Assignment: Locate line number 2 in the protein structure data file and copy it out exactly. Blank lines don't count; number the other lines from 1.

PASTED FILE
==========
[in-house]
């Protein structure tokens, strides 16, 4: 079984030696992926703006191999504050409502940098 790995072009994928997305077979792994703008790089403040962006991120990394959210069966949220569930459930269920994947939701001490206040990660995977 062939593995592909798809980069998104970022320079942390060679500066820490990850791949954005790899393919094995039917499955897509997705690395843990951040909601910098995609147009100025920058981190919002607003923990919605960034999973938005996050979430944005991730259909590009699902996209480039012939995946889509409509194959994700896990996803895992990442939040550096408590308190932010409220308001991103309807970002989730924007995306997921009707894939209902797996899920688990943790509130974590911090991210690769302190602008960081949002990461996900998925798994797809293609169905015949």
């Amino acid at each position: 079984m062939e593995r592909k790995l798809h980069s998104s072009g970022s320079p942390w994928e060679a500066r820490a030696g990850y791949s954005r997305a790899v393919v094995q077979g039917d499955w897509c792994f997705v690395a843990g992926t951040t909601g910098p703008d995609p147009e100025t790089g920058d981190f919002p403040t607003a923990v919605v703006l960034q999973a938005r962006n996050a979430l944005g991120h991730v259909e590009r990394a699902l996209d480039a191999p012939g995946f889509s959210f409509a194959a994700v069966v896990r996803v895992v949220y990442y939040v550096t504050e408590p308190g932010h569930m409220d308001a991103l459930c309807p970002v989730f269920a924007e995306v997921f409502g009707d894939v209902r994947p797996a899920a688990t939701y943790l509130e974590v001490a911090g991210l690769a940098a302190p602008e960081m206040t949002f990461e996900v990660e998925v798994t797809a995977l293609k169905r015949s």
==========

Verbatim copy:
């Protein structure tokens, strides 16, 4: 079984030696992926703006191999504050409502940098 790995072009994928997305077979792994703008790089403040962006991120990394959210069966949220569930459930269920994947939701001490206040990660995977 062939593995592909798809980069998104970022320079942390060679500066820490990850791949954005790899393919094995039917499955897509997705690395843990951040909601910098995609147009100025920058981190919002607003923990919605960034999973938005996050979430944005991730259909590009699902996209480039012939995946889509409509194959994700896990996803895992990442939040550096408590308190932010409220308001991103309807970002989730924007995306997921009707894939209902797996899920688990943790509130974590911090991210690769302190602008960081949002990461996900998925798994797809293609169905015949």